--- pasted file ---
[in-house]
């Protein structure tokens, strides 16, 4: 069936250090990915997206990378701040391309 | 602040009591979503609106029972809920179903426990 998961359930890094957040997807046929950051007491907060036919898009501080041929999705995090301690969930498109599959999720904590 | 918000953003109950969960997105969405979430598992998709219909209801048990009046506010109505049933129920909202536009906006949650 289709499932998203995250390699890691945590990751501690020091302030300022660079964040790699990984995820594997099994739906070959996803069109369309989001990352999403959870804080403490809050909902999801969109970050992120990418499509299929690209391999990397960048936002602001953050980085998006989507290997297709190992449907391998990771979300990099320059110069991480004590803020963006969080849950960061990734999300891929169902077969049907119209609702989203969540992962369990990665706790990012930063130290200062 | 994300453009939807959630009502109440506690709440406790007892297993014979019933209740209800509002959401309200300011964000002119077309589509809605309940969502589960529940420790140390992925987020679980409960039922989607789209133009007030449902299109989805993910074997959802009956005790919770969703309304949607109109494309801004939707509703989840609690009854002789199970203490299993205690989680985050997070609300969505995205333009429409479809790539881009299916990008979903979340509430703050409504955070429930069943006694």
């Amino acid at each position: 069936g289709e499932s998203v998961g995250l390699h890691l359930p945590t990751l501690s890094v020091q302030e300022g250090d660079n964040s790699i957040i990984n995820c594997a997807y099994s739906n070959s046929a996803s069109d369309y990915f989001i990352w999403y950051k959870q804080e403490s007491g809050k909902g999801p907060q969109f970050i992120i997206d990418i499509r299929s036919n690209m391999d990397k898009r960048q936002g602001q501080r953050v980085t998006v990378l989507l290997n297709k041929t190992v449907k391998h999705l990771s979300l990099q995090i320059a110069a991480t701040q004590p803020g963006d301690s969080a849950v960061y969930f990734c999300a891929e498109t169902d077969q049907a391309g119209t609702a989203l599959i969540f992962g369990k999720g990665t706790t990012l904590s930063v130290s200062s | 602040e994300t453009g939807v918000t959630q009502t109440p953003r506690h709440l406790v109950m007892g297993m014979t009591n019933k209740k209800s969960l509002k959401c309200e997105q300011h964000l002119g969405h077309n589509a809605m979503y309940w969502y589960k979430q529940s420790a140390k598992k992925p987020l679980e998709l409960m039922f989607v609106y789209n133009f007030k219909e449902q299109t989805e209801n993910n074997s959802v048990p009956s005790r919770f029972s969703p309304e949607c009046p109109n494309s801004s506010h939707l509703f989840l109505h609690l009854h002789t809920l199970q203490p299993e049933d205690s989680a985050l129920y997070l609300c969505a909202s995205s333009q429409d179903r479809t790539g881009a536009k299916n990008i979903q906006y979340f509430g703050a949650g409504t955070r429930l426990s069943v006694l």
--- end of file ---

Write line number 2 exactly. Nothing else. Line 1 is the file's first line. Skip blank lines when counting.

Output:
């Protein structure tokens, strides 16, 4: 069936250090990915997206990378701040391309 | 602040009591979503609106029972809920179903426990 998961359930890094957040997807046929950051007491907060036919898009501080041929999705995090301690969930498109599959999720904590 | 918000953003109950969960997105969405979430598992998709219909209801048990009046506010109505049933129920909202536009906006949650 289709499932998203995250390699890691945590990751501690020091302030300022660079964040790699990984995820594997099994739906070959996803069109369309989001990352999403959870804080403490809050909902999801969109970050992120990418499509299929690209391999990397960048936002602001953050980085998006989507290997297709190992449907391998990771979300990099320059110069991480004590803020963006969080849950960061990734999300891929169902077969049907119209609702989203969540992962369990990665706790990012930063130290200062 | 994300453009939807959630009502109440506690709440406790007892297993014979019933209740209800509002959401309200300011964000002119077309589509809605309940969502589960529940420790140390992925987020679980409960039922989607789209133009007030449902299109989805993910074997959802009956005790919770969703309304949607109109494309801004939707509703989840609690009854002789199970203490299993205690989680985050997070609300969505995205333009429409479809790539881009299916990008979903979340509430703050409504955070429930069943006694």